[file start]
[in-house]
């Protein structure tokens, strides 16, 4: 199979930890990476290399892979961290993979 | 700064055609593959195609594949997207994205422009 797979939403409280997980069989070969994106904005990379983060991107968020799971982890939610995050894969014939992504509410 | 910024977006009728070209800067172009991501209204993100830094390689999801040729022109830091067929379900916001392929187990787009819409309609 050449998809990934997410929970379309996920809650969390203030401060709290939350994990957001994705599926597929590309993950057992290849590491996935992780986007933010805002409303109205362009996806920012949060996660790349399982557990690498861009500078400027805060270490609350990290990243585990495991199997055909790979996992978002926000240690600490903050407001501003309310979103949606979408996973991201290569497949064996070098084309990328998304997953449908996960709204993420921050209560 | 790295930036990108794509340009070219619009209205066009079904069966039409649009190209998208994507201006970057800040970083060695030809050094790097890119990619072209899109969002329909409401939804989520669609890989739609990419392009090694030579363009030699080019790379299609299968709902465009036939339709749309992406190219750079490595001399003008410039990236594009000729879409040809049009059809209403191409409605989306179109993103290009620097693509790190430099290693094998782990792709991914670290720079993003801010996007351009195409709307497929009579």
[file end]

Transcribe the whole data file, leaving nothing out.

[in-house]
């Protein structure tokens, strides 16, 4: 199979930890990476290399892979961290993979 | 700064055609593959195609594949997207994205422009 797979939403409280997980069989070969994106904005990379983060991107968020799971982890939610995050894969014939992504509410 | 910024977006009728070209800067172009991501209204993100830094390689999801040729022109830091067929379900916001392929187990787009819409309609 050449998809990934997410929970379309996920809650969390203030401060709290939350994990957001994705599926597929590309993950057992290849590491996935992780986007933010805002409303109205362009996806920012949060996660790349399982557990690498861009500078400027805060270490609350990290990243585990495991199997055909790979996992978002926000240690600490903050407001501003309310979103949606979408996973991201290569497949064996070098084309990328998304997953449908996960709204993420921050209560 | 790295930036990108794509340009070219619009209205066009079904069966039409649009190209998208994507201006970057800040970083060695030809050094790097890119990619072209899109969002329909409401939804989520669609890989739609990419392009090694030579363009030699080019790379299609299968709902465009036939339709749309992406190219750079490595001399003008410039990236594009000729879409040809049009059809209403191409409605989306179109993103290009620097693509790190430099290693094998782990792709991914670290720079993003801010996007351009195409709307497929009579």